Poetry: John C. Mannone

John C. Mannone
Sound of Silence

It’s Friday evening at the mall
filled with weekend cacophony
of young folk in the food court.

Background noise is not soothing
white hiss or gray, not even a pink
buzz of beehive voices cathedraling

the mall, but a clatter of junk food
pans punctuating the ambiance.
I sit in the middle of the raucous

watching a long table full of silence:
arms, hands, fingers in rapid motion
scripting quiet words. In awe,

I see-hear the boisterous deafness,
the rattle-scoot of metal chairs
across blue & white tiles—their scrapes,

a grate to my ears—as they slide
into different slots, arranged in circles
for the group, so that anxious students

in an ASL class can sign to others
from the deaf school across town
to practice their new language.

There must be bliss in quiet places,
blessings for not hearing
senseless noise. But I am not deaf.

I wonder about this silence,
even in the anechoic chambers
of my imagination, I still hear

my thoughts course, my heart’s
snare, the drumming
high-pitched roar of blood.


Is there a place in the infinities
where I can see your thoughts, hear them
in the recesses, in the folds of my mind,

or taste your atoms, savor all your
up and down quarks—you, a wavefunction
resonant with my soul?

What makes us up matters
both in what we see and that which is dark.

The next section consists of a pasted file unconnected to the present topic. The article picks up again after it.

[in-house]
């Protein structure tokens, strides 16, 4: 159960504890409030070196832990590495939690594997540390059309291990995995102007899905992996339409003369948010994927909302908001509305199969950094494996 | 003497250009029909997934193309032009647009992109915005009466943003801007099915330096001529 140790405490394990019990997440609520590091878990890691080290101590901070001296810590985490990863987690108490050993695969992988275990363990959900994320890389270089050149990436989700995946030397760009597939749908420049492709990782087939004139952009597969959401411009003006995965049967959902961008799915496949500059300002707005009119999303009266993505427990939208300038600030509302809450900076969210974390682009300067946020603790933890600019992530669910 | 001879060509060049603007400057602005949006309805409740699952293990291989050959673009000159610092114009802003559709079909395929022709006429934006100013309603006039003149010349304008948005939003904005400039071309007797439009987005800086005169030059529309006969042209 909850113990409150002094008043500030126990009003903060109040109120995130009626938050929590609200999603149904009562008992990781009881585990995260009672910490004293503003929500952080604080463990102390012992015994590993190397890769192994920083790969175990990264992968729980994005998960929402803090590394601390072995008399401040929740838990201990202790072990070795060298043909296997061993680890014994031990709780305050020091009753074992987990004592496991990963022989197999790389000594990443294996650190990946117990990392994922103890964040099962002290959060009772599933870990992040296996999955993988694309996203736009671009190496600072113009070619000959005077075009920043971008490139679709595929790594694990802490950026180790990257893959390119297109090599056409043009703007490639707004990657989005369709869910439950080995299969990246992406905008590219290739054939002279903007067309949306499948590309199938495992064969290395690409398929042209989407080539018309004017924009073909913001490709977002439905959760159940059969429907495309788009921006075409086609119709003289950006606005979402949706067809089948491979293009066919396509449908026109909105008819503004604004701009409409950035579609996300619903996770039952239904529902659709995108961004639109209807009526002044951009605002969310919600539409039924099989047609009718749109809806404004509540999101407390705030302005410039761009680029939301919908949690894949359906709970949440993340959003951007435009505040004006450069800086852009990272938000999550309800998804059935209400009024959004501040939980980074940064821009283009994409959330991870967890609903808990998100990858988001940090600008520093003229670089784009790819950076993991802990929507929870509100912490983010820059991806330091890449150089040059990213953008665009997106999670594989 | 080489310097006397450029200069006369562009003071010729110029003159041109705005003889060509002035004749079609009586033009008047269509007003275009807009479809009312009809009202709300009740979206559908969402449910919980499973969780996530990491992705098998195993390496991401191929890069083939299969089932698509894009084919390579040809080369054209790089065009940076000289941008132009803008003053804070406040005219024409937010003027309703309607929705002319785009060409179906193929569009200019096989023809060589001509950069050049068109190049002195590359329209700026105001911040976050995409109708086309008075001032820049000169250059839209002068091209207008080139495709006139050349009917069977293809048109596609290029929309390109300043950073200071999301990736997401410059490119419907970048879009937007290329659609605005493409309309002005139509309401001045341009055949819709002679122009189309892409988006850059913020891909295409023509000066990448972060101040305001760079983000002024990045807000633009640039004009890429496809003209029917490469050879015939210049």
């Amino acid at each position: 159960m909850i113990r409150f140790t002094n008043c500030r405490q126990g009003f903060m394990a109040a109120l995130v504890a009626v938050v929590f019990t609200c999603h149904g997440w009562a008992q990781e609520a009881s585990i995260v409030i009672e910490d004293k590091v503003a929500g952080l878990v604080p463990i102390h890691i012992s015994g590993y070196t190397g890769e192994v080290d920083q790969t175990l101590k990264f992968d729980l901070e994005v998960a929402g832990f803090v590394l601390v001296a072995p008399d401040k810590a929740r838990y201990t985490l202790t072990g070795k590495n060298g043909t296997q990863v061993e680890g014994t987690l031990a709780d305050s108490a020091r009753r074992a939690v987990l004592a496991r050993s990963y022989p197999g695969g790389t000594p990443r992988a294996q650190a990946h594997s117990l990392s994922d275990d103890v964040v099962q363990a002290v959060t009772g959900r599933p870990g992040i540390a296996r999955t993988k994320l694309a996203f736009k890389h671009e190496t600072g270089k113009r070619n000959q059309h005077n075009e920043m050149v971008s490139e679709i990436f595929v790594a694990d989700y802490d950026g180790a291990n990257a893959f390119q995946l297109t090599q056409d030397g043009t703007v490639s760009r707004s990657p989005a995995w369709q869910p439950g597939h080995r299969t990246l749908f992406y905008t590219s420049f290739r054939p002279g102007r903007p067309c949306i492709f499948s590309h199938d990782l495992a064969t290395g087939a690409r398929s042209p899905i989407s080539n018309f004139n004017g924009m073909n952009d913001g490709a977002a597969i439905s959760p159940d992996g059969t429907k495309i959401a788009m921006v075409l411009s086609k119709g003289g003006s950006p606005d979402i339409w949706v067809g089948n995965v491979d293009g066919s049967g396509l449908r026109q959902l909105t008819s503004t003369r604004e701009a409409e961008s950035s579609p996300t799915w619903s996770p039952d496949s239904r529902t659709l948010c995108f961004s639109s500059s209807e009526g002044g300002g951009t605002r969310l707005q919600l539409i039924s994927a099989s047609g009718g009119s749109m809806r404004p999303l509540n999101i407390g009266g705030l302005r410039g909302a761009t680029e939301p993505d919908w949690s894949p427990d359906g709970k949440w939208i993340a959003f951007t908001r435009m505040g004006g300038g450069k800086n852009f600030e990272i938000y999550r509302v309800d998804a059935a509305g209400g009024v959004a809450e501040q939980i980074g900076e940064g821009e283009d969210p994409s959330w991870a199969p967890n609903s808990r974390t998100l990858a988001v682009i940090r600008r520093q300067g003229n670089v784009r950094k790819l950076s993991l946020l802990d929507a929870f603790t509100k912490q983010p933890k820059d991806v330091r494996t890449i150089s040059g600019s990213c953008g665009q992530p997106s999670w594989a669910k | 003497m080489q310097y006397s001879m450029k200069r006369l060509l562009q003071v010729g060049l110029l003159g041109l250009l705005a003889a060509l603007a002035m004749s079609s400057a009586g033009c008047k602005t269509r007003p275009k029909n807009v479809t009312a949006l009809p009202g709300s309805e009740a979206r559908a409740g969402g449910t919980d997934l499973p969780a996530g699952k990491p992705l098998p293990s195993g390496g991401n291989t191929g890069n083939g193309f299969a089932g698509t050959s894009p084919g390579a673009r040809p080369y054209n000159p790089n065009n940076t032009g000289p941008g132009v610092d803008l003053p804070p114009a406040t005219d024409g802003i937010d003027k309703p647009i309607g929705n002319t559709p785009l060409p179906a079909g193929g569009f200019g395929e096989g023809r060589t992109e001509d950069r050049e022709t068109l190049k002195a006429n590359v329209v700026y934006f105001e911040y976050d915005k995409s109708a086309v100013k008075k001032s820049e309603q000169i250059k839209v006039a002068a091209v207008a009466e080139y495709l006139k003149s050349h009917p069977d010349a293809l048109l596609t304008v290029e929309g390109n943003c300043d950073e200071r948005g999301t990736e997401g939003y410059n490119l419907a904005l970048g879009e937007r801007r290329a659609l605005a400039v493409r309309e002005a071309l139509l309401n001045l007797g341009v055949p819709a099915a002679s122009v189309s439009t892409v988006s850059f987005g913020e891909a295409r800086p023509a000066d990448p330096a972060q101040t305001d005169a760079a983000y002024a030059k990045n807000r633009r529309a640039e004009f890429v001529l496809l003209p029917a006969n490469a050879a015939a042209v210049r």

We are held together by it all.

There could be no greater intimacy,
yet, I want a world saturated
with your touch, the marvelous

feel of your lips.


Finding love is like solving a quadratic equation. Sometimes the solutions are real, sometimes imaginary, sometimes complex—the roots are thus, the zeroes—this is where life’s function asking all the why’s intersects with the unknown, that X-axis, a lifeline extending even unto the infinities.


A dead possum on the asphalt
on my way to Sunday school

wisps steam from red entrails
into the cool air inviting vultures.

They fold their wings over
the still warm carcass as if in prayer.

Yesterday, a drab brown sparrow
escaped the claws of death, but the fire

red cardinal wasn’t as lucky,
nor the rabbit that scampered

under someone else’s tires. Vultures
and crows always seemed thankful

for the accidental deaths. For what
other purposes are the scavengers?

St. Paul says all things have a soul,
even the stars. Heaven is full of them

each with its own story, like Corvus
the crow listening for whispers,

scavenging the dark for light.

Virtual Reality

           After the surreal image ‘Brainyo’ by Dana St. Mary

Things to do inside a scribbled mind
is to see yourself within the matrix
of neurons mirroring your delusions
of a twenty first century schizoid man.

Loop around the polygon bubbles
of your mind where the cerebral cortex
used to be. Do you sense the Thorazine
inside each little triangle of memory?

By the red dilation of your pupils, I can tell,
yes. Your thick-lipped gauzy grunts verify
you’re in hypothalamus hyper-drive—fear
overtaking non-sensibility at one-tenth
                                the speed of light.

Your primitive impression says it all,
though amidst color confusion—reds
yearn to be purple, greens transform
to brown, and the sunshine yellow

of your past shines hope—that’s the latent
vestige of your humanity… before
you sold your soul to the Government.

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